3 Easy Ways to Make Cheap Art Look More Expensive, Even if You’re Not Crafty—I Promise!

updated Oct 20, 2020
We independently select these products—if you buy from one of our links, we may earn a commission. All prices were accurate at the time of publishing.
Post Image
Credit: Cat Meshcia

If there’s one easy place to save on home decor, it’s on artwork. It’s not hard to find good-looking prints in any size or palette for less than you’d spend on, say, a serving bowl. It’s also perfectly fine to hang that art as is, but it also doesn’t take much time, effort, or money to turn those inexpensive prints into pricey-looking pieces. Need a little inspiration? Here are three super simple art styling ideas that even non-crafty types can pull off—I promise!

Credit: Cat Meshcia

Go bold with a backdrop

Why not put your wall to work? Paint a colorful shape on it, like the aqua rectangle shown here, and hang your art on top of that to turn one simple piece into an elegant installation.

For a gallery-like look, choose a rich, saturated paint shade that’s different but complementary to the tones in the artwork. Aqua paint works well here because it’s close to being a complementary color of the orange and mustard swirls and lines featured in the print. Similarly, a clean-lined black or white frame works best when you’re implementing this idea because it doesn’t compete with the rest of the colors at work in the wall and the art. Set off your sophisticated setup with a few sculptural accents in front of it.

Credit: Cat Meshcia

Give it a good wrap

Covering a frame in temporary wallpaper is like shining an instant spotlight on your art. The patterned paper draws your eye right into the framed piece, making it feel grander and more luxe. Even better, you don’t have to worry about messy glue—all you have to do is peel off the adhesive backing and stick the wallpaper to the frame.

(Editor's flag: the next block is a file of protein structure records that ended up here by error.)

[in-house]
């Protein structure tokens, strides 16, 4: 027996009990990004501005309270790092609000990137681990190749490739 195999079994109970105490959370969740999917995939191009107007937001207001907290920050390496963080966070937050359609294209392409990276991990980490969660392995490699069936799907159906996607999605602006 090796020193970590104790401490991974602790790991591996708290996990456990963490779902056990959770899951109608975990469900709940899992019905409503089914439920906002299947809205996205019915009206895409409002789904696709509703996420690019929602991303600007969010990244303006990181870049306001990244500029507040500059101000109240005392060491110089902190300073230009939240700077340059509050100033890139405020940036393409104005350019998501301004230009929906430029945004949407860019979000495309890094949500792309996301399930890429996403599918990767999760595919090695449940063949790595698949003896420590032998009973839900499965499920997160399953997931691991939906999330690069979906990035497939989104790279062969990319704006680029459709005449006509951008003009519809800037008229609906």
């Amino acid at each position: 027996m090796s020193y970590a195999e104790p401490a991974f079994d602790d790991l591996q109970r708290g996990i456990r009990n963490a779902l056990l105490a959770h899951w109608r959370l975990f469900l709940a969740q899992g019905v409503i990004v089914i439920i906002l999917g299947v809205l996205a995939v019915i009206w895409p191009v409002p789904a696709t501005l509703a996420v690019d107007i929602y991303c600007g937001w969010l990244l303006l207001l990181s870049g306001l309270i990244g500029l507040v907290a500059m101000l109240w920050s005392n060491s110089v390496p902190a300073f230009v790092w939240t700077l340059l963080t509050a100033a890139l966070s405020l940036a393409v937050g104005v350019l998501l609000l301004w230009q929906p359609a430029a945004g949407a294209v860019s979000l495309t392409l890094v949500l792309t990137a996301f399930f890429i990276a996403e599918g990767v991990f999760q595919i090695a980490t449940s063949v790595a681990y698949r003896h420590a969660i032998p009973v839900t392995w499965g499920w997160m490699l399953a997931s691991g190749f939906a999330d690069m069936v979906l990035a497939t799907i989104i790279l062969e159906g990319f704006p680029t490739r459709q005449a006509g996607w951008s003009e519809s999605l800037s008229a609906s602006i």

Not sure which wallpaper to pick? Pinpoint one color in your art and choose a wallpaper design that includes that same hue; here Chasing Paper’s Two Step, a collaboration with the Nashville-based design duo New Hat, was used in the chartreuse colorway to emphasize the shade of the dancer’s dress.

To wrap the frame, cut wallpaper strips wide enough to cover the front and side of the frame, trimming the interior corners at a crisp 45-degree angle. Line up the paper and adhere it, pressing down and smoothing out any air bubbles as you go and keeping it taut by stretching it over the outside edges. Finish by trimming any excess paper with an X-Acto knife or sharp blade.

Credit: Cat Meshcia

Shake things up (with spray paint)

Variety is key in a gallery wall. A mix of frames in a few colors generally looks higher-end than a uniform, monochromatic set. If you don’t already have different styles, it’s easy to personalize your existing frames with spray paint. In fact, you don’t even have to paint the whole frame—a colorful exterior or interior edge on a wood-grain frame looks fresher and more custom than a standard single-tone frame. How unexpected is that sunny little pop of gold paint in the anchor piece above!

To get this look at home, first remove the glass, mat, and backing of your frame, and tape off any parts of the piece that you don’t want painted. Then use a spray paint with primer to coat the frame.